Here, somewhere at the end of the last row, is PiDP-11 #600 waiting for the postman. One more grainy late-night picture:
Ouch - the last update here was almost a year ago to the day.
As it turns out, injection molding is not for noobs. Many thanks for all the help I got from here, including the massively helpful final check before the mold was made. It only took me 350 revisions of the CAD model, and 30 more from others... And it took custom-made brass inserts to hold the bolts in the case. So Iearned a lot, but it can be summarised: if you consider injection molding for a hobby, don't.
But! The first 20 PiDP-11 kits went out to beta testers, and other than a slightly too-short hex spacer, no problems during the final shake-out! So here it is, the brand-new PiDP-11/70:
Over the last few weeks, I've made a web site for the kit, and a Google Group is live as well. Now, the focus shifts to polishing up the (currently pre-alpha) software, and kits will go out from next month. Here are the kit contents:
Stupidly I forgot to put the back panel of the case in the picture, but it's on my site anyway. That back panel taught me about laser cutting (press-out slots for connectors etc), and after injection molding, that is the way to go for any following project. Easy, low-cost and very precise results.
I'll post some more updates in the coming weeks. As the PiDP-11 is a simhBlinkenBone device, I just wrapped up a virtual PiDP-11 with Jörg's virtual 11/70 front panel. That'll add to the fun as we go about building a right proper PDP-11 Software Museum into the software. From RT-11 to Unix v5/6/7 via Ultrix to 2.11BSD to RSX-11M Plus with networking, it should all be there of course!
It's been a good few months without an update. Real Life interfered, as it does. But also, I had lots of trouble getting the CAD design ready for injection molding. Stuff you don't think about: selecting brass inserts for screws, and how they should fit in the plastic. Controlling cost by ensuring a hobbyist can mount the inserts himself...
Hopefully, a professional checkup on the CAD file means it is now good to go. One more 3D printed prototype to check these inserts, and then the case should be done.
About time, the rest of the project was done 6 months ago. I'm curious if at the end of this I feel injection molding is just a horrible idea for hobbyists, or whether I just was slow climbing the learning curve. We'll see.
Today was a great day - after 10 months, all the parts were fitted together for the first time. As a 3D printed prototype of the case just arrived.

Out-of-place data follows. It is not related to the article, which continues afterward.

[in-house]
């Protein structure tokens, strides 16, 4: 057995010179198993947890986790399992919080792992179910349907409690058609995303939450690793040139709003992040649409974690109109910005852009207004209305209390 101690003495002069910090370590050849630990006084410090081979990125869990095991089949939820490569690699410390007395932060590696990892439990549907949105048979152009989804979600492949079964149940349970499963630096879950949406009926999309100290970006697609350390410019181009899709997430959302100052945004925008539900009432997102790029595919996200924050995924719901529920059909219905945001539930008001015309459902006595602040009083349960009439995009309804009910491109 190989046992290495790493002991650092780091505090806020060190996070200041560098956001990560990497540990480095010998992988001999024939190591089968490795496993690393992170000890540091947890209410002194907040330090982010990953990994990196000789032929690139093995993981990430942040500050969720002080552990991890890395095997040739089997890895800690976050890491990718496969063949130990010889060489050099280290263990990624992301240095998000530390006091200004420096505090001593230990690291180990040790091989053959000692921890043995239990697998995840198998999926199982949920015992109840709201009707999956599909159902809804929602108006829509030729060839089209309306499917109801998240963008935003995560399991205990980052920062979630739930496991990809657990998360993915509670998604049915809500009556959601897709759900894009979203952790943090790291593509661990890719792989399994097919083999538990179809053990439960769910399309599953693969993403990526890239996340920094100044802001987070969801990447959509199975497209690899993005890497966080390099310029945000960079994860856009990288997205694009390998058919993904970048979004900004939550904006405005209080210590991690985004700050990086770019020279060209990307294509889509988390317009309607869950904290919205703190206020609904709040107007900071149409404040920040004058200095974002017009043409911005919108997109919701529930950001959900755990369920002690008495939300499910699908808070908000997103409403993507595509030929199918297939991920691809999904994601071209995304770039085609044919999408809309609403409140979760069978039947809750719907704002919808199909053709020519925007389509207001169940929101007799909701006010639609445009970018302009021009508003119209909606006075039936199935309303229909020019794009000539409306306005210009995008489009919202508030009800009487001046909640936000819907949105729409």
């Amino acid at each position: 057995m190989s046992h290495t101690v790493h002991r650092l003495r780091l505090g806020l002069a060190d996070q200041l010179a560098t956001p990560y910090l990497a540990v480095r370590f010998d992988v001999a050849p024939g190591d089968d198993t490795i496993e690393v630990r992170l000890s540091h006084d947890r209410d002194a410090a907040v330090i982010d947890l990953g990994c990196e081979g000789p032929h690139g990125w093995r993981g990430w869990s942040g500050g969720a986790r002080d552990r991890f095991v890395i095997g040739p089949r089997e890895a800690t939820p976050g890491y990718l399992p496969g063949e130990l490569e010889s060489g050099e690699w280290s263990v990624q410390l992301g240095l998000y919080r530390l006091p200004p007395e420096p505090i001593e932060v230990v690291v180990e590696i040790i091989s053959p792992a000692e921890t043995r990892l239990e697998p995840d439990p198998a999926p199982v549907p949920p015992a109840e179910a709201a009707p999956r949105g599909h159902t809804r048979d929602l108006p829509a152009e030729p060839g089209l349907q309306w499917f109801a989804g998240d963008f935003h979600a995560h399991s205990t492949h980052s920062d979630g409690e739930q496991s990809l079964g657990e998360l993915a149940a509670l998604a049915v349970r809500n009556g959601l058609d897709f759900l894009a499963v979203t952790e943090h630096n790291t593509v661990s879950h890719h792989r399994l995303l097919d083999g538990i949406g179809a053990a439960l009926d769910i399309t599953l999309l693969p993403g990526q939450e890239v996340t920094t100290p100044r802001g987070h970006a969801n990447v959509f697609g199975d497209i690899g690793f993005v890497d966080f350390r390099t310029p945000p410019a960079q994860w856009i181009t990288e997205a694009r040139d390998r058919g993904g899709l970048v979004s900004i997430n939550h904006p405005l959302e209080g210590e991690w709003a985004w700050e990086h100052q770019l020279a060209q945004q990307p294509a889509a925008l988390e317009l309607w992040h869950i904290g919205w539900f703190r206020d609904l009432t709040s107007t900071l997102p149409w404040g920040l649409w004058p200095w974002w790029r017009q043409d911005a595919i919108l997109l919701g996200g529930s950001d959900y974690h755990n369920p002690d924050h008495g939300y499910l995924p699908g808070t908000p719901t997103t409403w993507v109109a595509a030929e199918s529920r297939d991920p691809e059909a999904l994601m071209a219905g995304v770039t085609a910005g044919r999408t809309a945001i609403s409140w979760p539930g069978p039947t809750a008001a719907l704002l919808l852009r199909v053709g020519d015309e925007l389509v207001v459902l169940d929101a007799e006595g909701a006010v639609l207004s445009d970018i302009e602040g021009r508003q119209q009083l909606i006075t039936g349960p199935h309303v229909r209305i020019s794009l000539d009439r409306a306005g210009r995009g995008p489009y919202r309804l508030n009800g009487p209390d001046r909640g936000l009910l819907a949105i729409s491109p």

Excuse the bad photo quality, late at night again and I still have a low-tech camera that can't deal with dim lighting conditions. But actually, grainy pictures are a Good Thing because there's a lot of finer detail still to be done. The new case is just dropped over my prototype like a hood - not even screwed together yet.
Still, a fiiiiine day for the project. The PiDP-11 will be pretty, now I know for sure :)
The PDP-11 uses a very peculiar colour scheme. Getting the colours right is crucial to get that early '70s feeling across. Unfortunately, getting colour exactly right is much, much harder than you'd think. The problem starts with computer screens, which unless they are professionally calibrated do not show colours faithfully *at all*. Then, the manufacturer of my acrylic panels has the same problem, so I had to make a special acrylic bar with all possible colours to pick the right one.
And now, I have to make sure the switch manufacturer delivers the exact
right colour. Today I went to a local specialist shop, and identified
the near-perfect Pantone colours for the switch manufacturer.
That is, if anyone is ever interested, Pantone numbers 222 and 187. For fun or otherwise, below are colour sets I got off high-quality photos of the PDP-11. Even good cameras are off no matter what you do. Seriously, that is how far off you get without 'professional' colour calibration. It illustrates the misery of colour matching:
I just hope the switch guys are precise with their colour matching. Otherwise, the test sample (minimum size 4000 switches!) will be a very expensive write-off :(